Small Ensemble & Chamber
For Brass Choir
The Acquisiton is a single movement brass choir piece composed during the fall of 2016. Showcasing the versatility of brass instruments, the piece encompasses a variety of brief phrases each geared towards this flexibility. Effects including the use of muted trumpets, piccolo trumpet, and flugelhorn are used as coloring effects throughout the piece and provide an appeal to the listener and a diversity in sound. Additionally, difficult techniques such as woodwind-like runs and double tonguing, in combination with constant rhythmic changes, keeps the piece driving forward and interesting throughout.
The piece itself is about a search for identity. The process by which you acquire this sense of individuality is strictly represented in the 3 main sections of this piece: 1) Currently knowing who you think you are, 2) Not knowing who you are, where you are going, or what you are going to do next, and 3) Becoming comfortable with oneself, and finally acquiring you own sense of uniqueness and self-distinction in the world. This transformative phenomenon is primarily represented rhythmically through the ambiguity/syncopations in meter, and alterations in motifs. Throughout the piece, players are often playing in 2 different interpretations of a meters at the same time, resulting in syncopations such as 8/8 being 4/4 and 12/8 being 6/4 (or vice versa). These ambiguities in meter progress throughout the piece, with the middle section being quite uneasy in terms of subdivisions and material, as the performers play in 2 completely different time signatures at the same time.
Motifs are augmented as well through these metric changes with the opening trumpet motif returning several times through the piece, and the euphonium melody (originally heard in m.54) returning as a slow horn solo in m.136. As the tempo settles in the 3rd section, a new motif is introduced solidifying this new-found sense of self. However, the beginning motif is also quoted subliminally here (fist seen in m.144 by the tenor trombone) and is not forgotten, representing that people do not change who they once were, but rather continually grow into something new over time.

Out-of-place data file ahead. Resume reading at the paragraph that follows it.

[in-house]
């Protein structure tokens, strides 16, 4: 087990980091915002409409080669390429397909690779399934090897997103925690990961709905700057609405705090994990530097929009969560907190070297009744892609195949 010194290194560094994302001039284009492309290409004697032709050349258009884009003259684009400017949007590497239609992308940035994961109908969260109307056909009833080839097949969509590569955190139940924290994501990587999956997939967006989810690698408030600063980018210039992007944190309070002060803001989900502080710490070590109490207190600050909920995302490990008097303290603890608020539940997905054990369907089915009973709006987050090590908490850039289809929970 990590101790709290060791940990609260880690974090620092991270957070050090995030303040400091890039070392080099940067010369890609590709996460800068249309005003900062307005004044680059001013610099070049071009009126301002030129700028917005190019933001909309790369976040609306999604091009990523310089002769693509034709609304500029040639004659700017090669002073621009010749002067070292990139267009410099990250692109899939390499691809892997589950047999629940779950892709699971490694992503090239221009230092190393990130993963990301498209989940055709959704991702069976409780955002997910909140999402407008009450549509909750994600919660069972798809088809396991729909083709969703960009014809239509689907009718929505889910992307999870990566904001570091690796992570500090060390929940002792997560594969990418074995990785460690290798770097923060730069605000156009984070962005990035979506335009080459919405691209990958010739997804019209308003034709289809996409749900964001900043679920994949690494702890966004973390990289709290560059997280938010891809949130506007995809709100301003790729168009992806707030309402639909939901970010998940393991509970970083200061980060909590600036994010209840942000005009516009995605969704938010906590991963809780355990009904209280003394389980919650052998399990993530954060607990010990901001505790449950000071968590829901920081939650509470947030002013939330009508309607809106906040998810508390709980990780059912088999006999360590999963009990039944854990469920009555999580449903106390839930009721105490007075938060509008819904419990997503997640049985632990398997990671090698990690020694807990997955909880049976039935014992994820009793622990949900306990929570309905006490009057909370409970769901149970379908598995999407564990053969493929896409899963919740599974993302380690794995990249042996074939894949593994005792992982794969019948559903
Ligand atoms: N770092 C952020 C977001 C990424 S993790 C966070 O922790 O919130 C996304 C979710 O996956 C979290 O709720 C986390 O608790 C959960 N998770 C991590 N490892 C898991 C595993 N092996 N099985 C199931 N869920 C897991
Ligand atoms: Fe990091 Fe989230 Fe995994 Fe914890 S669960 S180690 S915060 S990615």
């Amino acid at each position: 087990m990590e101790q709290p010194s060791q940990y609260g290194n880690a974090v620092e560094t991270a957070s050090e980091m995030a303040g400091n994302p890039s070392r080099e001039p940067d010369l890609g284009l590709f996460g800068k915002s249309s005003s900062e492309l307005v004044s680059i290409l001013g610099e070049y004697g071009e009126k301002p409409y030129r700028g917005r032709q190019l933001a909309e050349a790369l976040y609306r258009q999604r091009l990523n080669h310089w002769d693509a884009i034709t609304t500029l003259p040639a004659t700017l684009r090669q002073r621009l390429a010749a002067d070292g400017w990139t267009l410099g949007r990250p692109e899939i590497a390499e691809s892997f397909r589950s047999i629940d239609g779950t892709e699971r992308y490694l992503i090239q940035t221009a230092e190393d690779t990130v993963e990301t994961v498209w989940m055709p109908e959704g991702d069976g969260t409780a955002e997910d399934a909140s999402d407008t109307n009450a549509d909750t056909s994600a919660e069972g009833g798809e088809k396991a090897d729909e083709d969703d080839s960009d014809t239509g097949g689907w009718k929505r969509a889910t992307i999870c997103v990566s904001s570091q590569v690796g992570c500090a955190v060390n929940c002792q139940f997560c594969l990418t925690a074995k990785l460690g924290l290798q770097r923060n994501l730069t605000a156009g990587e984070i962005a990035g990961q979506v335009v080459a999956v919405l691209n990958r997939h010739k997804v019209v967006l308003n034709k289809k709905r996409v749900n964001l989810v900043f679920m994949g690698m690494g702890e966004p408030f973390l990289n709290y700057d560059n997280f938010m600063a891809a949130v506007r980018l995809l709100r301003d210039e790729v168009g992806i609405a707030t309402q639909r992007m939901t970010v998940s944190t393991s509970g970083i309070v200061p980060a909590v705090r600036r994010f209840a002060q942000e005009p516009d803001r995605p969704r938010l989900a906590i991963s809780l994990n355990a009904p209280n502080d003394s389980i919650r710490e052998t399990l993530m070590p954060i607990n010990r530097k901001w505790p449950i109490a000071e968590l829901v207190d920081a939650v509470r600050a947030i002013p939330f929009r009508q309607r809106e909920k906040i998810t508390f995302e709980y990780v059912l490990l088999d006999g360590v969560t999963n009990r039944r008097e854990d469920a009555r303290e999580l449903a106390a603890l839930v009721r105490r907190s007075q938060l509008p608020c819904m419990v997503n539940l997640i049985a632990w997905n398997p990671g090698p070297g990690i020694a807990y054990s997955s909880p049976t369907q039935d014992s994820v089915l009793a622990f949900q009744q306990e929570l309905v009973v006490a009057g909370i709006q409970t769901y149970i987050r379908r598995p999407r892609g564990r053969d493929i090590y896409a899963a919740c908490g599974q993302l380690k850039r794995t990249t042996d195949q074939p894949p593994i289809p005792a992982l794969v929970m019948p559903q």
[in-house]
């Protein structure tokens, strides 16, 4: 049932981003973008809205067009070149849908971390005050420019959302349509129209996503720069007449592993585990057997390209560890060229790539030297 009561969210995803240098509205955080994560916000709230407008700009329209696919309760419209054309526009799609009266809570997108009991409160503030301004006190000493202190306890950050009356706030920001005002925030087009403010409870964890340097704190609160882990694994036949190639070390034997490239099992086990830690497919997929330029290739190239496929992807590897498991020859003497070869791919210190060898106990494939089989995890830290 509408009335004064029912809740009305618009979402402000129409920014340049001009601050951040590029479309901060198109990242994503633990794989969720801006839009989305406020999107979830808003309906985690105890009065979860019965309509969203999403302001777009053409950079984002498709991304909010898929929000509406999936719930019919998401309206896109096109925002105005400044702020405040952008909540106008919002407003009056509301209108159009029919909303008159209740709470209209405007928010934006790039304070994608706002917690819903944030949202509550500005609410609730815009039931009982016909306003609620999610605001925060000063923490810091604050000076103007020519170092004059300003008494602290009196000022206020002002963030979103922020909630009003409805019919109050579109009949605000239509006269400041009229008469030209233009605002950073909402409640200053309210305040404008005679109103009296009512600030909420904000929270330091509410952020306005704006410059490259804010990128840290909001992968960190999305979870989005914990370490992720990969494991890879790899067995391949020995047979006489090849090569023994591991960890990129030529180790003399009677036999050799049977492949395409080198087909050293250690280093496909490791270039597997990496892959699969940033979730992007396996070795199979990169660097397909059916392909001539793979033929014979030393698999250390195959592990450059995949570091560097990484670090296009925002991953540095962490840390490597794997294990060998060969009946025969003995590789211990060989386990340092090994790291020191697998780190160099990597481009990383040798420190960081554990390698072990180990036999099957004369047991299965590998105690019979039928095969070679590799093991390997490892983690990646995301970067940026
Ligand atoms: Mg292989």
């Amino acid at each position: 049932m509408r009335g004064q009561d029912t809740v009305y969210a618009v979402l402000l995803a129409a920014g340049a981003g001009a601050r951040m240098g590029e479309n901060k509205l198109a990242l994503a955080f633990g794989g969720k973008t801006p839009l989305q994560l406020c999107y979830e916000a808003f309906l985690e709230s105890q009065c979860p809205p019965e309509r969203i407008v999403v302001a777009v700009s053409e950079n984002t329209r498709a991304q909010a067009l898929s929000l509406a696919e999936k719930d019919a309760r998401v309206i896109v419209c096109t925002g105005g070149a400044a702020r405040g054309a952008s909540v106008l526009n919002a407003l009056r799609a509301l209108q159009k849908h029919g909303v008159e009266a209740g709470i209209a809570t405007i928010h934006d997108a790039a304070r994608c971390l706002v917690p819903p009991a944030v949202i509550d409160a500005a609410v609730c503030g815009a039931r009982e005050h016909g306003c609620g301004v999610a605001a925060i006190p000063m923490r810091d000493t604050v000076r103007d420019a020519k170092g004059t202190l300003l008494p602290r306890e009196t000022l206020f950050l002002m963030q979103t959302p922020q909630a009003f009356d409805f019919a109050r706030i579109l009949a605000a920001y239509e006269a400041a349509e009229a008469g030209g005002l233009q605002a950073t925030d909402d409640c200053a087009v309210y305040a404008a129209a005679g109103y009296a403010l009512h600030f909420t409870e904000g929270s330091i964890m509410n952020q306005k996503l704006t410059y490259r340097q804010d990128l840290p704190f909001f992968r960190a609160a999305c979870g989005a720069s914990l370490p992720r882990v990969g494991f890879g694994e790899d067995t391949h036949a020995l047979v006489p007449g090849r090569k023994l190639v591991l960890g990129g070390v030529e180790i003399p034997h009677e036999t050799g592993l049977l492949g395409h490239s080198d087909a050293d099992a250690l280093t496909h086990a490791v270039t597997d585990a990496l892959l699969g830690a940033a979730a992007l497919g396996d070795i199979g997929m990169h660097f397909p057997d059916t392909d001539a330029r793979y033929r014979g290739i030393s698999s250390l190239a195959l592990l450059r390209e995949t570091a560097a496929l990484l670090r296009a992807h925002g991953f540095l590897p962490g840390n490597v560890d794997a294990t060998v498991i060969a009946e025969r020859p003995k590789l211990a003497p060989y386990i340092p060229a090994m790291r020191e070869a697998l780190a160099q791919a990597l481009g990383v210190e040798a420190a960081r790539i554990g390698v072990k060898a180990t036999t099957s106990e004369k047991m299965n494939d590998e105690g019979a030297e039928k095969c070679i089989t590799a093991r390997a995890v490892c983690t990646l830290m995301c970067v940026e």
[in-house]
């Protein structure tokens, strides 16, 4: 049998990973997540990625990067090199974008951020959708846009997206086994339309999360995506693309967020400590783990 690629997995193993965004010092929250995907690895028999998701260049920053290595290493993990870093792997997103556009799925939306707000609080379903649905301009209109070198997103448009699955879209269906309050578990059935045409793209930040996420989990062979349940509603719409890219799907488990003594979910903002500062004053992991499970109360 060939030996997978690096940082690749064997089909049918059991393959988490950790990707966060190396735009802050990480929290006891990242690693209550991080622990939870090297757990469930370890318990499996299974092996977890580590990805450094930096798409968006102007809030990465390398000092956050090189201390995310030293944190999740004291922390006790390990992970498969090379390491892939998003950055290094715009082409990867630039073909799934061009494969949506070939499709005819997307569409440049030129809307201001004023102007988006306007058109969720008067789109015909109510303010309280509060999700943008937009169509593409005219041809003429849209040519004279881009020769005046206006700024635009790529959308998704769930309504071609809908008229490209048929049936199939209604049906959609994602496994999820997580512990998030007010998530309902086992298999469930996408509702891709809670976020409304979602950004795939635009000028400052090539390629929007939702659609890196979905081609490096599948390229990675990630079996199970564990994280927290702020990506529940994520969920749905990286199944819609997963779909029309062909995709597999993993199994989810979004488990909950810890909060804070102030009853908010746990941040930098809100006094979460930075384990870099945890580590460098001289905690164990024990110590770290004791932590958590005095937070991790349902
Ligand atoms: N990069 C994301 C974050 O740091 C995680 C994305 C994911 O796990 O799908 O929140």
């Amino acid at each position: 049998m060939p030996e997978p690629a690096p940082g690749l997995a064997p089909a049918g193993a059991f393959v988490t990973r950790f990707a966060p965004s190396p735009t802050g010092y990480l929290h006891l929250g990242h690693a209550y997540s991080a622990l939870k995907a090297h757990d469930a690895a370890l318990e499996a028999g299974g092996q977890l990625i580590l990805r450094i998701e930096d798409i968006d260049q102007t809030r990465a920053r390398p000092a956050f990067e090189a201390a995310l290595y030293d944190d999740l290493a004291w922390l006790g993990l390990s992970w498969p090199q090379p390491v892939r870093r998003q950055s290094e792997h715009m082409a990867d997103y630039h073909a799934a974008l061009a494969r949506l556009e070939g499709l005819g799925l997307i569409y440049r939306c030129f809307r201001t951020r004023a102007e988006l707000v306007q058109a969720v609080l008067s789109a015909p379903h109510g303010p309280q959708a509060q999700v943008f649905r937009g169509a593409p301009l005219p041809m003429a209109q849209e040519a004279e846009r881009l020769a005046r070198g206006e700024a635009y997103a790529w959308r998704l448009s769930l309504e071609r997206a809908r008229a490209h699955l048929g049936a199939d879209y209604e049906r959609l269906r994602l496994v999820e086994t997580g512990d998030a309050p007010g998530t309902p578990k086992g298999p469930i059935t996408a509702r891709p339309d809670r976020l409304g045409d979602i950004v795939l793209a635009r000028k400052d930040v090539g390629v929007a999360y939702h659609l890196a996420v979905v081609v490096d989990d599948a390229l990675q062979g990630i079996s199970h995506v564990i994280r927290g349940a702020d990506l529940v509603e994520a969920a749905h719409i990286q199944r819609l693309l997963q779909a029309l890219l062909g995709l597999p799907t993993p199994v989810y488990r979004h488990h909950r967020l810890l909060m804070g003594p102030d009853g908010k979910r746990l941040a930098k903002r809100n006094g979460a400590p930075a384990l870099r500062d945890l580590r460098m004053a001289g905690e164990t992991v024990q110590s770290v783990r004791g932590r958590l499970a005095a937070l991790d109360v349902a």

Dances at Dusk
For Trumpet Ensemble
The main inspiration for Dances at Dusk culminated from a sunset I experienced during my 2017 summer. I had been touring with the Bluecoats Drum & Bugles Corps where we were stationed for a few days at War Memorial Stadium in Little Rock, Arkansas. One evening on top of the stadium, I was fascinated by a beautiful sunset, full of dissonant textures and vivid colors, stretching across the horizon. The juxtaposition of light and dark colors illuminated the sky and cast an ominous yet calming glow onto the clouds dancing above the cityscape. These dancing clouds in combination with the ongoing drum corps rehearsal below were the primary source of inspiration for the piece.
Originally written for a trumpet ensemble with two players to a part (except for piccolo), the piece utilizes almost all trumpets in standard keys, but can also be performed with one player to a part. Furthermore, it calls for mellophone in F, extending the range of the ensemble down to a C3. Trumpet players can easily play this instrument using a trumpet mouthpiece or adapter, but 2 alternate french horn parts are provided anyway. The piece explores a contrast in sections, alternating between dark and cloudy passages at the beginning, and a light triumphant fanfare stated several times throughout the work. It ultimately ends with this same light fanfare, overcoming the darkness, as the sun recedes and sets into the horizon —natures’ true resolution.